02/13/2004 1:00AM

Yearling sale considered for Alameda


ARCADIA, Calif. - The California Thoroughbred Breeders Association is considering relaunching a yearling sale in northern California later this year for the first time since 1993.

Discussions were held earlier this week at the organization's annual business meeting in Sacramento. Further meetings with potential consignors are expected in coming weeks, according to CTBA executive vice president Doug Burge.

Burge said the potential sale would need approximately 150 horses to go forward and is tentatively scheduled for late September at the Alameda County Fairgrounds in Pleasanton.

Burge cautioned that if the event is not financially viable it will not go forward.

"The breeders are adamant that there should be a yearling sale venue in the north," Burge said. "The CTBA is not in the position to subsidize the sale in northern California. I wanted them to understand that, and they did.

"They were willing to adhere to certain requirements that must be met - a minimum number of horses, commission, and fees. It costs $115,000 so we need to generate $115,000 in revenue to justify it," he said. "Those things were explained, and the breeders understand it. They see the benefit of a sale there. It's in their backyard."

For years, northern California yearling owners have had the added expense of shipping horses to sales in southern California or Washington. The presence of a northern California sale could lead many to stay closer to home.

In recent years, American Equine Sales has conducted a yearling sale in August, but the company is no longer in operation. The CTBA has not conducted a sale in northern California since a mixed sale was held at Bay Meadows in September 1993. That sale saw 97 horses sell for $440,500, an average of $4,542. Two yearlings topped the sale at $24,000.

In comparison, the well-established Del Mar yearling sale has had mixed results. The sale slumped in the early 1990's, but rebounded in the late 1990's and the last few years. Last year's sale was down, off record levels in 2002. In addition, Barretts in Pomona has established an October yearling sale for late developing prospects.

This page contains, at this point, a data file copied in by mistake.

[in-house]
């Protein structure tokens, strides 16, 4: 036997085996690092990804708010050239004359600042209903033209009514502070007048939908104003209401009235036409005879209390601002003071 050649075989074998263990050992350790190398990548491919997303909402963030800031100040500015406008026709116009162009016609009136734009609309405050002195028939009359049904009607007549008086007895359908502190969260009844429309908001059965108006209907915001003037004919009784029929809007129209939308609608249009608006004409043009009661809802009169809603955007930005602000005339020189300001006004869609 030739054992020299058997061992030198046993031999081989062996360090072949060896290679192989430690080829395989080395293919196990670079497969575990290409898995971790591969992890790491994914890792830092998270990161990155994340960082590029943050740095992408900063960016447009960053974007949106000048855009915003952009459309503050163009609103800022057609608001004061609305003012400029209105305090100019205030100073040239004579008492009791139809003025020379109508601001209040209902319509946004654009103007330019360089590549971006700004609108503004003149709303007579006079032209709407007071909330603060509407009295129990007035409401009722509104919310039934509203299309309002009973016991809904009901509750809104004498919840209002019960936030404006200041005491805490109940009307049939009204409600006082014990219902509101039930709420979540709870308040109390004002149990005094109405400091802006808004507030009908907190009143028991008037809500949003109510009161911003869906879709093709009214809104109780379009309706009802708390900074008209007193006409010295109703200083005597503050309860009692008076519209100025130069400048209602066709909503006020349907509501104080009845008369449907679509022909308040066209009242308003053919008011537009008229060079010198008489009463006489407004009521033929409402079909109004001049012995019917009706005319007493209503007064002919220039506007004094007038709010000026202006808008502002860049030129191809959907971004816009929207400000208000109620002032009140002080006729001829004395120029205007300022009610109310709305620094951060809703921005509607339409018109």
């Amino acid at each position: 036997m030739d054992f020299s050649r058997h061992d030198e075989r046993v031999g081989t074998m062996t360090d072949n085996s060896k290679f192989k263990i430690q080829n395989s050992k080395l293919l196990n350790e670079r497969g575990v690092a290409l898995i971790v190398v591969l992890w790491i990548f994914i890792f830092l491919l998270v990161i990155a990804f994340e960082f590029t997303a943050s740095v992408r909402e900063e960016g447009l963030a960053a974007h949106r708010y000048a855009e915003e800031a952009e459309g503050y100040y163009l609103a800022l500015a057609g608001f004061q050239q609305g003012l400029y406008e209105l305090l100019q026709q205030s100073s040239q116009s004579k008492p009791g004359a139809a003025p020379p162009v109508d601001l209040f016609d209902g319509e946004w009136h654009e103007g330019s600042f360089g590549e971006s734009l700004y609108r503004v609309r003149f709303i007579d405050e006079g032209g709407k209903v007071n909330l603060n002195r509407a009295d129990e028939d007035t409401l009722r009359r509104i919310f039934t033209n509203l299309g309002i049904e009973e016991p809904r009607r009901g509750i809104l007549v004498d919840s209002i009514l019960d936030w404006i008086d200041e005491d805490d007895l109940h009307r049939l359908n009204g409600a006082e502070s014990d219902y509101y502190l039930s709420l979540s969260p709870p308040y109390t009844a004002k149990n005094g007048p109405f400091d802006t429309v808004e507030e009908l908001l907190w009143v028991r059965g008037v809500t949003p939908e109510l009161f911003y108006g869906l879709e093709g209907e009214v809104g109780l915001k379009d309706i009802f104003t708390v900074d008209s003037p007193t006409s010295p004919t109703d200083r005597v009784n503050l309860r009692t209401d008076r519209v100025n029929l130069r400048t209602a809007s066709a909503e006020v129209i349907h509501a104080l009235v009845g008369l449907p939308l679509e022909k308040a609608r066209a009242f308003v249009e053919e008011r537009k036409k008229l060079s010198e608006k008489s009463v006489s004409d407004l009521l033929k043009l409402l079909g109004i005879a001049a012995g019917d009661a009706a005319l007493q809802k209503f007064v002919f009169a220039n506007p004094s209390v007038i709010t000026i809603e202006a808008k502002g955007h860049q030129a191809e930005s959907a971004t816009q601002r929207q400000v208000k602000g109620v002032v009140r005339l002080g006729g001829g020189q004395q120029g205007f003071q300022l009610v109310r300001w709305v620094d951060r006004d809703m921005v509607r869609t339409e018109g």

"We have developed a good market at Barretts for yearlings that don't make Del Mar," Burge said. "We don't want to disrupt that market."

Burge also said there is no current plan to offer a mixed sale in northern California this year.

Burge said meetings are scheduled in coming weeks with potential consignors and with officials from the Alameda County Fair.

"The key is that we are supported by enough horses to make it work financially and that we meet our minimum number of horses," he said.

Joey Franco named Horse of the Year

Joey Franco, a four-time stakes winner, was named the 2003 California-bred Horse of the Year in a vote conducted by the California Thoroughbred Breeders Association members. The award was announced at a ceremony in Sacramento last Monday.

Joey Franco races for owner-breeder Jerry Frankel. In 2003, Joey Franco won 4 of 10 starts and $452,361.

By Avenue of Flags, Joey Franco made his first three starts of 2003 for David Hofmans before being sent to Darrell Vienna in March.

For Vienna, Joey Franco was at his best in the spring and summer, winning three consecutive stakes at Hollywood Park - the Tiznow Stakes for state-breds, the minor Ack Ack Handicap, and the Grade 1 Triple Bend Breeders' Cup Handicap.

Following an eighth-place finish in the Grade 2 San Diego Handicap, Joey Franco scored his final stakes win of the year in the Grade 2 Del Mar Breeders' Cup Handicap over a mile.

Joey Franco has not started since finishing fourth in the Grade 2 Goodwood Breeders' Cup Handicap on Oct. 4. Currently sidelined by injury, Joey Franco is expected to return to racing by summer.